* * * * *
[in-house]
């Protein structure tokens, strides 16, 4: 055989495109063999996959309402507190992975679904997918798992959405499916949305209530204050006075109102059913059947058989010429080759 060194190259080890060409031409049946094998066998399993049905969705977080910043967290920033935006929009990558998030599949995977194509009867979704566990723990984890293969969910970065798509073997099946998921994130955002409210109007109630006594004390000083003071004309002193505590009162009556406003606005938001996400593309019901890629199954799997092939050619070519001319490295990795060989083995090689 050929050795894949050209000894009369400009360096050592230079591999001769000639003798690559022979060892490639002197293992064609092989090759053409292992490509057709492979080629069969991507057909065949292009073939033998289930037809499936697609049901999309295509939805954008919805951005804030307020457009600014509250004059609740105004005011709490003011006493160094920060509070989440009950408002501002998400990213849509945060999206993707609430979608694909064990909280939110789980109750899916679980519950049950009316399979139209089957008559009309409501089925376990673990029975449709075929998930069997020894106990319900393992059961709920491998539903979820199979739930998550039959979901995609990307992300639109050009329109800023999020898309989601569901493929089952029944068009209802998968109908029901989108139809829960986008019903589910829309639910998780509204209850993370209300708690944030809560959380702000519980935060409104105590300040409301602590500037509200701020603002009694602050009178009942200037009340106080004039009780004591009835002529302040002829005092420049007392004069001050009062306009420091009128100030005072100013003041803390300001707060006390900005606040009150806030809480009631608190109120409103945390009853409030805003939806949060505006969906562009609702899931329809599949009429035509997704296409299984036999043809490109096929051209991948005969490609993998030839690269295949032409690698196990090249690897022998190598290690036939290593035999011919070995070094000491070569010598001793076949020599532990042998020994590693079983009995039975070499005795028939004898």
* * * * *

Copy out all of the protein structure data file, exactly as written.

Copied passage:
[in-house]
């Protein structure tokens, strides 16, 4: 055989495109063999996959309402507190992975679904997918798992959405499916949305209530204050006075109102059913059947058989010429080759 060194190259080890060409031409049946094998066998399993049905969705977080910043967290920033935006929009990558998030599949995977194509009867979704566990723990984890293969969910970065798509073997099946998921994130955002409210109007109630006594004390000083003071004309002193505590009162009556406003606005938001996400593309019901890629199954799997092939050619070519001319490295990795060989083995090689 050929050795894949050209000894009369400009360096050592230079591999001769000639003798690559022979060892490639002197293992064609092989090759053409292992490509057709492979080629069969991507057909065949292009073939033998289930037809499936697609049901999309295509939805954008919805951005804030307020457009600014509250004059609740105004005011709490003011006493160094920060509070989440009950408002501002998400990213849509945060999206993707609430979608694909064990909280939110789980109750899916679980519950049950009316399979139209089957008559009309409501089925376990673990029975449709075929998930069997020894106990319900393992059961709920491998539903979820199979739930998550039959979901995609990307992300639109050009329109800023999020898309989601569901493929089952029944068009209802998968109908029901989108139809829960986008019903589910829309639910998780509204209850993370209300708690944030809560959380702000519980935060409104105590300040409301602590500037509200701020603002009694602050009178009942200037009340106080004039009780004591009835002529302040002829005092420049007392004069001050009062306009420091009128100030005072100013003041803390300001707060006390900005606040009150806030809480009631608190109120409103945390009853409030805003939806949060505006969906562009609702899931329809599949009429035509997704296409299984036999043809490109096929051209991948005969490609993998030839690269295949032409690698196990090249690897022998190598290690036939290593035999011919070995070094000491070569010598001793076949020599532990042998020994590693079983009995039975070499005795028939004898």